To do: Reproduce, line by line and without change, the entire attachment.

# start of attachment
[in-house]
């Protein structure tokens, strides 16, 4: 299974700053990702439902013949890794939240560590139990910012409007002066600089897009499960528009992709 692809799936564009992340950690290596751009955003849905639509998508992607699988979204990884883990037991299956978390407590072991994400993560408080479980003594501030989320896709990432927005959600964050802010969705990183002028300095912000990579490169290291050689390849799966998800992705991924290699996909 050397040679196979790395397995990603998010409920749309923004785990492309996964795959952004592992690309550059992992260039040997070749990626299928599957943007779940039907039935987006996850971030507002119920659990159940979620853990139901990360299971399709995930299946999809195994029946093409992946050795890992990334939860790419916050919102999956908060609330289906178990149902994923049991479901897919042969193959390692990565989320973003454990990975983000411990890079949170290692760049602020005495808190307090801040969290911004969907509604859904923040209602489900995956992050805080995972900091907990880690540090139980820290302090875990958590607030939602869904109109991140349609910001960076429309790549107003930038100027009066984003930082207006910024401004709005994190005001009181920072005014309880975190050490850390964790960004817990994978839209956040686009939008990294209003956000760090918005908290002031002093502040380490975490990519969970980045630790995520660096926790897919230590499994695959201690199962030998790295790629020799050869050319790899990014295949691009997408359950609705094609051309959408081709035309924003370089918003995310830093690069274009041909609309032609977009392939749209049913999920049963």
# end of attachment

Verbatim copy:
[in-house]
């Protein structure tokens, strides 16, 4: 299974700053990702439902013949890794939240560590139990910012409007002066600089897009499960528009992709 692809799936564009992340950690290596751009955003849905639509998508992607699988979204990884883990037991299956978390407590072991994400993560408080479980003594501030989320896709990432927005959600964050802010969705990183002028300095912000990579490169290291050689390849799966998800992705991924290699996909 050397040679196979790395397995990603998010409920749309923004785990492309996964795959952004592992690309550059992992260039040997070749990626299928599957943007779940039907039935987006996850971030507002119920659990159940979620853990139901990360299971399709995930299946999809195994029946093409992946050795890992990334939860790419916050919102999956908060609330289906178990149902994923049991479901897919042969193959390692990565989320973003454990990975983000411990890079949170290692760049602020005495808190307090801040969290911004969907509604859904923040209602489900995956992050805080995972900091907990880690540090139980820290302090875990958590607030939602869904109109991140349609910001960076429309790549107003930038100027009066984003930082207006910024401004709005994190005001009181920072005014309880975190050490850390964790960004817990994978839209956040686009939008990294209003956000760090918005908290002031002093502040380490975490990519969970980045630790995520660096926790897919230590499994695959201690199962030998790295790629020799050869050319790899990014295949691009997408359950609705094609051309959408081709035309924003370089918003995310830093690069274009041909609309032609977009392939749209049913999920049963």